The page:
If you’re a practice manager who’s concerned about dwindling patient revenues, you’ve probably already considered adding products and services to your medical practice. But many practice managers stop there because they don’t know how to decide which products and services are appropriate for their practices. There are myriad options for expanding your practice offerings, and sifting through them can become an overwhelming chore. Here are some criteria to consider when adding products and services to your practice.
As a practice manager, you have probably noticed that the number of patient appointments – and the accompanying revenues – tends to ebb and flow. Physicians’ offices are not subject to the same cyclical nature as, for example, retail stores, which rely on holiday shopping to make up for the slow times. However, you may well experience slowdowns during summer, when people take vacations, and around the holidays, when they visit family and spend all their available money and time shopping for gifts. Slowdowns do vary by specialty and geographic area; cosmetic dermatologists, for example, may see an increase in appointments as patients prepare themselves for holiday parties, and gastroenterologists may also see more patients after holiday over-indulgences.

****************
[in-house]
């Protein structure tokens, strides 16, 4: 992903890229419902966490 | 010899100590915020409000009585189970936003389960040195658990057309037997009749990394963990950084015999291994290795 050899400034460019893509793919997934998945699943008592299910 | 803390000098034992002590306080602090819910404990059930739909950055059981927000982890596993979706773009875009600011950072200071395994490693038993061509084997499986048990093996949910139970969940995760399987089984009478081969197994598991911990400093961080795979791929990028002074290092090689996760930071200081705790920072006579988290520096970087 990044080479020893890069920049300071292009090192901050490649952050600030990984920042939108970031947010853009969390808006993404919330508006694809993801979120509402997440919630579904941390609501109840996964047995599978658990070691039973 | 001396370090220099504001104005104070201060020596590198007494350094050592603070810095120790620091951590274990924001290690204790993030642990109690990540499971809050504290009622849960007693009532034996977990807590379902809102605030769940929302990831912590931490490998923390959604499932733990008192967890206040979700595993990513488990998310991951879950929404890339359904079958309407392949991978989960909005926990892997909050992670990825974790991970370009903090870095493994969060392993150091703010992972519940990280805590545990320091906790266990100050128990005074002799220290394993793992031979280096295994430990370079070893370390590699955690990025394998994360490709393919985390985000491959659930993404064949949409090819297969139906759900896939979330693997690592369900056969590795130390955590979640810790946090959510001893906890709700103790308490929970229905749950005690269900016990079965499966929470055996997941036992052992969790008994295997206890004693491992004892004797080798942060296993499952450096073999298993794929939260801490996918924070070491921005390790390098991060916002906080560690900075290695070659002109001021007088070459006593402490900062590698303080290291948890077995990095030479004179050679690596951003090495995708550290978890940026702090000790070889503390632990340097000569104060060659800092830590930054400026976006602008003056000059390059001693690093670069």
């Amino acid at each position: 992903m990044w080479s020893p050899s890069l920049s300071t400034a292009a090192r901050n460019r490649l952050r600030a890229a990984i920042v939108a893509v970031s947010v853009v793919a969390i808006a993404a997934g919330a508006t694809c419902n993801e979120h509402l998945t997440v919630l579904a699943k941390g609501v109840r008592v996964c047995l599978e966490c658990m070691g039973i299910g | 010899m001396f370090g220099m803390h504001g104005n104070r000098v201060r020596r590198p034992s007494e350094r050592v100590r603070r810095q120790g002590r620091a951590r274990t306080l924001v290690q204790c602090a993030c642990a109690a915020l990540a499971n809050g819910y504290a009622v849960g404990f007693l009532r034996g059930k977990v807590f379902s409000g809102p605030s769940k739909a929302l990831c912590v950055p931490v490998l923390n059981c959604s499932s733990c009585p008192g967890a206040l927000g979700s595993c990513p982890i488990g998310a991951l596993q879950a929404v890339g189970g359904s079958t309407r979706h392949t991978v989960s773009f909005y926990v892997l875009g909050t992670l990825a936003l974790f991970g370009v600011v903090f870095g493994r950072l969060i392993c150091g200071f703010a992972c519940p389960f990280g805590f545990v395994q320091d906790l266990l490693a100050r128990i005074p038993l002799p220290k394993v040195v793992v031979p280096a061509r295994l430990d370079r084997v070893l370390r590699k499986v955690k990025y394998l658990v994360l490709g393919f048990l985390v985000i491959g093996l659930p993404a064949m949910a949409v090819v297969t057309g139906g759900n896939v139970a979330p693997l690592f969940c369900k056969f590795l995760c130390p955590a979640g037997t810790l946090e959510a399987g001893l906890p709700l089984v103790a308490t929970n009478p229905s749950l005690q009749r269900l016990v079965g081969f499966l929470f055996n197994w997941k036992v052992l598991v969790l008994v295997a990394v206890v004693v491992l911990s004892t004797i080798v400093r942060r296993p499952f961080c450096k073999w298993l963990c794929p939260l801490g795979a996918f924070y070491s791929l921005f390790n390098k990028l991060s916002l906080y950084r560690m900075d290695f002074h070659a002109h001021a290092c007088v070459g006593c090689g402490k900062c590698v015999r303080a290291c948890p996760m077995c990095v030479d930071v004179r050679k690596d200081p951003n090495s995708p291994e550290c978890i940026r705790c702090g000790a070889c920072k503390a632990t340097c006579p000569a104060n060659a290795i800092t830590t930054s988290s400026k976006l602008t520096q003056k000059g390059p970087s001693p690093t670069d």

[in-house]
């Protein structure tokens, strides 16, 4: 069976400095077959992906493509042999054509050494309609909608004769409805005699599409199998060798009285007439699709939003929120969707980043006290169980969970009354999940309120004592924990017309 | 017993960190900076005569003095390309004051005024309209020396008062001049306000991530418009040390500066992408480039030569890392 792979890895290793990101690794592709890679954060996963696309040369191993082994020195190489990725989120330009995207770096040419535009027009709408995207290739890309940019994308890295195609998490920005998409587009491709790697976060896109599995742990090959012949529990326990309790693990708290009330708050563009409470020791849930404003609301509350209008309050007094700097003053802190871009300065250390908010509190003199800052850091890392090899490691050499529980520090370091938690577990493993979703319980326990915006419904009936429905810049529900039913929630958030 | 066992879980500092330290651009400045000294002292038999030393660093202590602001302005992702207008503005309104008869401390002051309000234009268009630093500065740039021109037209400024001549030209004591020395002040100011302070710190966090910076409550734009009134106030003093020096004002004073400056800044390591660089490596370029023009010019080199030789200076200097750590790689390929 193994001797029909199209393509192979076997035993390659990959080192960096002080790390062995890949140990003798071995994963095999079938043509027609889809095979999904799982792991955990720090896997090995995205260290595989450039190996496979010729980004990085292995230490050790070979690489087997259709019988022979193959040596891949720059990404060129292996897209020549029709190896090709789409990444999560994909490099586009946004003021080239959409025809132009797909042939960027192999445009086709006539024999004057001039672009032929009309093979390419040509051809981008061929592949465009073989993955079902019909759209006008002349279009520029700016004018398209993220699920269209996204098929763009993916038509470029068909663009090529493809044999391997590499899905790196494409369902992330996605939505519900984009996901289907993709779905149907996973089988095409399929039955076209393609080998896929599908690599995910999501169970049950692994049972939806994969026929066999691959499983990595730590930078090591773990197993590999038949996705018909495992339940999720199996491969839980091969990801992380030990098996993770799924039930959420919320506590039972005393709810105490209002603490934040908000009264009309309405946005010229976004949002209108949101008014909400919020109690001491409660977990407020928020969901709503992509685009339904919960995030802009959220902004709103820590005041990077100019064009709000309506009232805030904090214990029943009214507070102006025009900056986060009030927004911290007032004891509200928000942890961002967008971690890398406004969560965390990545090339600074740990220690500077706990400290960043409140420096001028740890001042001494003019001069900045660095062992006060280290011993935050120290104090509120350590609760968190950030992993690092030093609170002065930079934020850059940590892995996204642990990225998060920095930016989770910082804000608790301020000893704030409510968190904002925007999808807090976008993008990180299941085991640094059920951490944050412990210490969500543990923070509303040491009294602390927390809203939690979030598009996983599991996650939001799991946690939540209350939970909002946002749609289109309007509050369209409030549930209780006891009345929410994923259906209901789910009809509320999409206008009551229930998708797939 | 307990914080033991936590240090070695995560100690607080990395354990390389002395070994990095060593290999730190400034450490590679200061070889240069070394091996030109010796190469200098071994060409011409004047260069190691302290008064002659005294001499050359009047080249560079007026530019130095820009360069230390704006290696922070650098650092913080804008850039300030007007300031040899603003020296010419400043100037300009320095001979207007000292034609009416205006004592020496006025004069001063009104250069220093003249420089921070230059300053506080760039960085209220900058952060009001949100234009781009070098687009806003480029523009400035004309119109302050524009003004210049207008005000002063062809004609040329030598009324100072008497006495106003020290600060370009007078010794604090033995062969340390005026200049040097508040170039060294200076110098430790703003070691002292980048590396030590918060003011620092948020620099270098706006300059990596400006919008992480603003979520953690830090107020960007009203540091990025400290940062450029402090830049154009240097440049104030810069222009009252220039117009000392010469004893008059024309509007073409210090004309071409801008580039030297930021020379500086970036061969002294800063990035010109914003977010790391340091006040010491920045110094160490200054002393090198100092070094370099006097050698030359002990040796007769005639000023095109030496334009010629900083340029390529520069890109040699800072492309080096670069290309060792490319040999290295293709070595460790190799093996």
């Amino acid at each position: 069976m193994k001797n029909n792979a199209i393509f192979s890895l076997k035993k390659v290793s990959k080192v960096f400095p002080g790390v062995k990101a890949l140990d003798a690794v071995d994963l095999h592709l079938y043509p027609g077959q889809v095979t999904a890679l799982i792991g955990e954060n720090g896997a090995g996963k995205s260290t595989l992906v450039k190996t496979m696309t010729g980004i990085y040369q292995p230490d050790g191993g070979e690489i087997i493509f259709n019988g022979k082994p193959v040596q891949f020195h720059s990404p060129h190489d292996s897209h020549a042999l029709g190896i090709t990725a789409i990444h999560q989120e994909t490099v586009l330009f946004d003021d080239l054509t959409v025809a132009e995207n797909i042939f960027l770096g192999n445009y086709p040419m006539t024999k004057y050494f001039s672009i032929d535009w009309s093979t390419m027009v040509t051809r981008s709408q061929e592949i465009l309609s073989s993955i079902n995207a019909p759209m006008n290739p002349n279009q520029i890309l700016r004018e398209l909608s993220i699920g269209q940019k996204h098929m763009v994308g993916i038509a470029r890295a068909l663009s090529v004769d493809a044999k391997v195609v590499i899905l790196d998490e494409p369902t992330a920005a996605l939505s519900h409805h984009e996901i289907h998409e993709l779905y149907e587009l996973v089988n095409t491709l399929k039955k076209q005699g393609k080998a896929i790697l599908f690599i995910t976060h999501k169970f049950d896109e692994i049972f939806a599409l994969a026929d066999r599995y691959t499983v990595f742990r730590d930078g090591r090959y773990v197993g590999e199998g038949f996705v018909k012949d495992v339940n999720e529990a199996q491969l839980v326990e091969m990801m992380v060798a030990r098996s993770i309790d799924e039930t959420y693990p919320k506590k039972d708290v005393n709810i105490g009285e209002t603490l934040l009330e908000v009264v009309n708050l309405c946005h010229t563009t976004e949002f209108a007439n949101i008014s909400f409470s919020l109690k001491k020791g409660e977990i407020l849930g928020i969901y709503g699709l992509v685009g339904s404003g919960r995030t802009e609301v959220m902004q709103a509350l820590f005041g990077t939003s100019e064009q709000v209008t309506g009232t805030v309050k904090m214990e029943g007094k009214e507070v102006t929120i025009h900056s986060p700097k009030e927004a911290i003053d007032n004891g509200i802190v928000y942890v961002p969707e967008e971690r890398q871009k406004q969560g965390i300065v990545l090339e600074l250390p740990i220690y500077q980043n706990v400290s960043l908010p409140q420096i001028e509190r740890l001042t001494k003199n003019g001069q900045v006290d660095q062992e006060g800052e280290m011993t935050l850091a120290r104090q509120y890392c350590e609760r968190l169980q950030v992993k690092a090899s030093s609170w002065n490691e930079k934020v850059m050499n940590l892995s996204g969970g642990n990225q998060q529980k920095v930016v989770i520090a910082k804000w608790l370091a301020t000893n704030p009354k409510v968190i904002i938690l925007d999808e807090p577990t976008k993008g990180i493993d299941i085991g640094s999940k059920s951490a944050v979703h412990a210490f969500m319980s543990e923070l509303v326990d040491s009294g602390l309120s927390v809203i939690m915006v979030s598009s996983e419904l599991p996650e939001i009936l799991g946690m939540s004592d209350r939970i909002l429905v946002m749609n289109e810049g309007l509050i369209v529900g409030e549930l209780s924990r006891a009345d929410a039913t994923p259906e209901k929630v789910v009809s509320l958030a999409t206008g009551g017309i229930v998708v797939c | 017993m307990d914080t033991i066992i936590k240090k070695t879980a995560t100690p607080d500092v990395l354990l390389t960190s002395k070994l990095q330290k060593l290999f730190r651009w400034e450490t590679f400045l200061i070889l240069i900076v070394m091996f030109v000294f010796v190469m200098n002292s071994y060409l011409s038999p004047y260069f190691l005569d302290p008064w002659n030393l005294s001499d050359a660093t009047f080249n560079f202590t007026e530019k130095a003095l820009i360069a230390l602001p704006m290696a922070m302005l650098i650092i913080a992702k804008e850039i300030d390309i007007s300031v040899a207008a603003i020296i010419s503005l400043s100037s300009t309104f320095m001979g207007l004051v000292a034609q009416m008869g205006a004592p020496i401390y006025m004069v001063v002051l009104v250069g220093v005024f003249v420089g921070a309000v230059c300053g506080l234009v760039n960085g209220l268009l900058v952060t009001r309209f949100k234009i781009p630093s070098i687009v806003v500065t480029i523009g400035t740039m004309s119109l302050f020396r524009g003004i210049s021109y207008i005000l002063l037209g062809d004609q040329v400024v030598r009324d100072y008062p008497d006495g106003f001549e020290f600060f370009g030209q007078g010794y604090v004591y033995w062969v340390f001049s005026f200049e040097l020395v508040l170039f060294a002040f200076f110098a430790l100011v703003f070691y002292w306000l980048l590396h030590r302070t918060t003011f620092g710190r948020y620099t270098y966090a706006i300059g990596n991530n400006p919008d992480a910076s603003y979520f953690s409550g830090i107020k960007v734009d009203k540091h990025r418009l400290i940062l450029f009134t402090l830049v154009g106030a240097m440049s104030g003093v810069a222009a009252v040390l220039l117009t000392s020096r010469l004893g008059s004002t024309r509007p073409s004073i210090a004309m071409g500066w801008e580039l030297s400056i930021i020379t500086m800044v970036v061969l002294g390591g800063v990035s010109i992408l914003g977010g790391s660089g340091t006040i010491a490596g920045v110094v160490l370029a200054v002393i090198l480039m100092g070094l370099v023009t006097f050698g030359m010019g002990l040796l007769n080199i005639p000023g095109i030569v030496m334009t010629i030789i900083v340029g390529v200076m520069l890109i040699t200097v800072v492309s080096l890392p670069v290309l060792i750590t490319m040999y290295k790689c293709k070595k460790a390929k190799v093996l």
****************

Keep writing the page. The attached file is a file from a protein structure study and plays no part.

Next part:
I worked at a Chiropractic Clinic where we offered a full range of service options including “attended and unattended” therapies. The doctor would see the patient first and do the spinal adjustment and then the patients would be sent to the therapy department to receive the therapies ordered by the doctor. Therapies included interferential current (electromuscular stimulation) using a high powered piece of equipment and is designed to tire out the muscle by causing it to contract multiple times in rapid succession. This would help reduce the patients muscle spasms. Usually followed by that therapy many patients would receive myofascial release which is a deep, trigger point massage therapy. Our practice specialized in treating patients who had been involved in motor vehicle accidents. Due to the high volume of patients getting hands on treatment we encountered the following issue: